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Wild horse group criticizes BLM roundup in southwest Wyoming
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Wild Horse Gather

Wild horse group criticizes BLM roundup in southwest Wyoming

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Red Desert

Herds of horses run wild in the Red Desert, mixing with pronghorn and elk. A group that advocates for the horses has accused the federal government of removing more of them from public lands in southern Wyoming than is legally allowed.

A horse advocacy group is accusing the Bureau of Land Management of removing more wild horses from public lands in southern Wyoming than it is legally permitted to do by not counting young horses.

The BLM began a roundup late last month of horses in the checkerboard region along Interstate 80 near Rock Springs, intending to remove 1,560 horses from three management areas.

But the American Wild Horse Campaign claims in a press release that the agency is not including foals or weanlings in its removal tally, pushing the actual number of horses being removed to almost 2,000.

“The BLM has found a new way to wipe out Wyoming’s wild horses by pretending that young horses don’t count,” Suzanne Roy, the organization’s director, said in a statement. AWHC has clashed with the BLM repeatedly over the management of wild horses in Wyoming and across western states.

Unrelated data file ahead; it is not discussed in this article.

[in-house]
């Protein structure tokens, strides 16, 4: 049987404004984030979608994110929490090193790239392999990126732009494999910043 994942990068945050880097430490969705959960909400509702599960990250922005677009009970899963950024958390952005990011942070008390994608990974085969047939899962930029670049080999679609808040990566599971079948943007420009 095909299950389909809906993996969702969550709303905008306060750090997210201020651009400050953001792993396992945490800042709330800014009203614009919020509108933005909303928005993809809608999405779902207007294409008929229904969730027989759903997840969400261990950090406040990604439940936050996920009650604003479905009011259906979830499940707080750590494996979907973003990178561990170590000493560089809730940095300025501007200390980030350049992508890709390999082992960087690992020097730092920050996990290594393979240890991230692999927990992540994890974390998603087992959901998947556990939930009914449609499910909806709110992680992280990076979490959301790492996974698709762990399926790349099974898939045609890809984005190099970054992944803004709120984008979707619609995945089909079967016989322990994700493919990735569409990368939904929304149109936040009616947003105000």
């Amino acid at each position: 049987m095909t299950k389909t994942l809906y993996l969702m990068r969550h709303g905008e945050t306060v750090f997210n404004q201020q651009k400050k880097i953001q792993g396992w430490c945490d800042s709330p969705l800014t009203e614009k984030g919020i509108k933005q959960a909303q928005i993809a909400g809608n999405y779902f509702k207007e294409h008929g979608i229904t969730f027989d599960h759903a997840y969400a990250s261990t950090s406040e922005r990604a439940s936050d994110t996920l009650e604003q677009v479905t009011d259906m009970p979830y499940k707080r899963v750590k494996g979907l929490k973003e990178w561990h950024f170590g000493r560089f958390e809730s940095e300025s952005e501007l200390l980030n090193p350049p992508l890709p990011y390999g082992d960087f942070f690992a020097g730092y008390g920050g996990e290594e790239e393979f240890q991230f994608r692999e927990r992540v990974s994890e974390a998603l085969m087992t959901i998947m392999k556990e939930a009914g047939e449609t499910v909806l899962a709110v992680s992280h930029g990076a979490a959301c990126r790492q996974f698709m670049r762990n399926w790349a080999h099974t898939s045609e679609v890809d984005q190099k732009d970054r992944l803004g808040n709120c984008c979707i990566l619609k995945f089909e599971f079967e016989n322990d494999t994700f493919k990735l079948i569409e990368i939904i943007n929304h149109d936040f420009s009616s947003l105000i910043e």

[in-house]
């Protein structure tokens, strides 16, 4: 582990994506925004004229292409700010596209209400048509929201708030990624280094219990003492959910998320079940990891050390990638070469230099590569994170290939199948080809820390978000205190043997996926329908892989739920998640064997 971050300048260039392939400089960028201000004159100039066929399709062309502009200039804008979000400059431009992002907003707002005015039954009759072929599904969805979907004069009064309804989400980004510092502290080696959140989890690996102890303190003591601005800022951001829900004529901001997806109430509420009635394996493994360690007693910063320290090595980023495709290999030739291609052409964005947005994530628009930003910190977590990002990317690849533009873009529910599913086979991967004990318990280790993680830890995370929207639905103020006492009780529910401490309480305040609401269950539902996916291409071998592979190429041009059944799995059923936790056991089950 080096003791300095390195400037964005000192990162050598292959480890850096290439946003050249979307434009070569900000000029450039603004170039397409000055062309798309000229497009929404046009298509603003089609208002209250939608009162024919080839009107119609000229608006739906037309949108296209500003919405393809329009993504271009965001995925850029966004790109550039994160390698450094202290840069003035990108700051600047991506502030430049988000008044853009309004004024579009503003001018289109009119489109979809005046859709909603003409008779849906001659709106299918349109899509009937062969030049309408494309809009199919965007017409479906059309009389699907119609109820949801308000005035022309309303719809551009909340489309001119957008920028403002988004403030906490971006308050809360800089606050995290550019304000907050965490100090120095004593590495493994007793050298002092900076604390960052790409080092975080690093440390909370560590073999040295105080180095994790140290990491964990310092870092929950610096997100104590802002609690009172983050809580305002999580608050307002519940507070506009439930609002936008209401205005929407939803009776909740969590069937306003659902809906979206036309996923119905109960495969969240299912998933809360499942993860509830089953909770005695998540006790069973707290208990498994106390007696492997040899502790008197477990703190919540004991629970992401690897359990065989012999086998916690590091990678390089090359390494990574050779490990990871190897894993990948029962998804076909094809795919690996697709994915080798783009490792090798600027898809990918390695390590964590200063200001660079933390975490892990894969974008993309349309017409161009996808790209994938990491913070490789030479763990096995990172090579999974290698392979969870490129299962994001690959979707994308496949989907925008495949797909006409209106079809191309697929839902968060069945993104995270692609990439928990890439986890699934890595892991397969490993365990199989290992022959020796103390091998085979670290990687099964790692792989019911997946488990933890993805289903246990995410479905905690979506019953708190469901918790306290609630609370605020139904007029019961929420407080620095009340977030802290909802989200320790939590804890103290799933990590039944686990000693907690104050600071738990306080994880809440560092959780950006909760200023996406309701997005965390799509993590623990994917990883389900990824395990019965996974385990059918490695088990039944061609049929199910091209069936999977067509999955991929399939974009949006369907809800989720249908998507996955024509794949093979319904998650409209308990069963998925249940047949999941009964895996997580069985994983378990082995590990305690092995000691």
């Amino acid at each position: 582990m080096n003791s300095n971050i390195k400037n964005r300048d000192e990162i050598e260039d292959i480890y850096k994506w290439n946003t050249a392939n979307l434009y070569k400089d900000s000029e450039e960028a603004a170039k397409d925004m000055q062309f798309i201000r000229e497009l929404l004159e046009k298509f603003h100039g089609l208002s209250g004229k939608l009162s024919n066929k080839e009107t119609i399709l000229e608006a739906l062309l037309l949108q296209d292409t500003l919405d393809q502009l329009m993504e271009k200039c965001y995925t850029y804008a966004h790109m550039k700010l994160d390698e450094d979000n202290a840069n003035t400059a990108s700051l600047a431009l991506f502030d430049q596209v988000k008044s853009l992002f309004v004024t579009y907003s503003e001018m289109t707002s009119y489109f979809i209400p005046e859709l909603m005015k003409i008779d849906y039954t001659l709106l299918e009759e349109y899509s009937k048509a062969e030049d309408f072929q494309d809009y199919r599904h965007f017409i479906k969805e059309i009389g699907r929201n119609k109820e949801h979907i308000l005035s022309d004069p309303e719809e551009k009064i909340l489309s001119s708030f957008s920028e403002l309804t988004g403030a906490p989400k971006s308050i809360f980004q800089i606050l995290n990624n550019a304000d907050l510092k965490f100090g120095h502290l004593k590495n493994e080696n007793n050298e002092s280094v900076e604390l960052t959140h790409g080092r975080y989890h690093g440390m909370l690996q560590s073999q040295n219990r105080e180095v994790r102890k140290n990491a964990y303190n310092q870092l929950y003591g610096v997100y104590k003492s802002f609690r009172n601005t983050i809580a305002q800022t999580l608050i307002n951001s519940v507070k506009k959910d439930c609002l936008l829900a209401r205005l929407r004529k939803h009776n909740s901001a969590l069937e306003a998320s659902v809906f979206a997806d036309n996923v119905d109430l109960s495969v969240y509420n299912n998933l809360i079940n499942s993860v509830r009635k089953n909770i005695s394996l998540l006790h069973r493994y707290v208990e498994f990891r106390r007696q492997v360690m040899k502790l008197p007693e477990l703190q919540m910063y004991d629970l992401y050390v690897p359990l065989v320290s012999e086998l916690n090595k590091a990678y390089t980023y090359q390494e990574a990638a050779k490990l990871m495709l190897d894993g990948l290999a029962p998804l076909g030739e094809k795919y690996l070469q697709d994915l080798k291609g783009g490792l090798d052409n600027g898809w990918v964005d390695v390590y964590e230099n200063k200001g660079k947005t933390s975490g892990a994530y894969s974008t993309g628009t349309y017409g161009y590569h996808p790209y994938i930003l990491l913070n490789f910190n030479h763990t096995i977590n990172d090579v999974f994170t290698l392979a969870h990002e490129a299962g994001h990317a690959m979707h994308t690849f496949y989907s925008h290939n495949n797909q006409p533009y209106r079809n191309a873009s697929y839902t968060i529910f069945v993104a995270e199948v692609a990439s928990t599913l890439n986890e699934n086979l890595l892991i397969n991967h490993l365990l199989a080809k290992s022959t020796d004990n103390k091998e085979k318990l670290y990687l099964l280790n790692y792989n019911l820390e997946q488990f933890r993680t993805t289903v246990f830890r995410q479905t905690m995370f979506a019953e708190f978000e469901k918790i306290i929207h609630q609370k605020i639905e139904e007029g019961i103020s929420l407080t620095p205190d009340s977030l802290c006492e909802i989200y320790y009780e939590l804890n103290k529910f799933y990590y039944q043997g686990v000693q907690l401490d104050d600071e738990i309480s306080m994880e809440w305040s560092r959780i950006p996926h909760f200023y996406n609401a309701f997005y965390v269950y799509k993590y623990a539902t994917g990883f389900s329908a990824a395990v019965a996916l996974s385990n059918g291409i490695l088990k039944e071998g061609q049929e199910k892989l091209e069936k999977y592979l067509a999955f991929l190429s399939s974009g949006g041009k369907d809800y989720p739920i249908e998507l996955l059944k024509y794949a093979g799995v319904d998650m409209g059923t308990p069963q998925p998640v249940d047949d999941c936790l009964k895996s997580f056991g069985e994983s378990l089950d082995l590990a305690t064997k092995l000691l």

As of last week, the organization said that the BLM had removed 298 horses from the range during the roundup and that 52 of those were foals, which were not counted toward the total removal goal.

“BLM did not count the foals,” agency spokeswoman Cindy Wertz confirmed. She said the agency does not count foals in the population or removal totals until Jan. 1 of the year following their birth.

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The current roundup is the result of two rounds of litigation between livestock operators in the area, wild horse advocates and the federal government.

The Rock Springs Grazing Association reached a settlement with the BLM in 2013, requiring the BLM to periodically remove wild horses from the “checkerboard” region along I-80 where public and private parcels of land are interspersed.

Following that settlement, the BLM sought to remove all horses from a portion of the checkerboard, arguing that it was impossible to keep the wild horses — which are protected under federal law — from straying onto the private parcels.

Wild horse advocates sued, and the 10th Circuit Court of Appeals ruled last fall that the BLM’s attempt to remove all horses from the region violated the federal Wild Horses Act.

“(T)hough the BLM’s solution to the problem presented by the checkerboard may seem reasonable, it is not in accordance with the [law],” wrote Judge Monroe McKay.

The current roundup is based on that judgment.

Arno Rosenfeld covers state politics.


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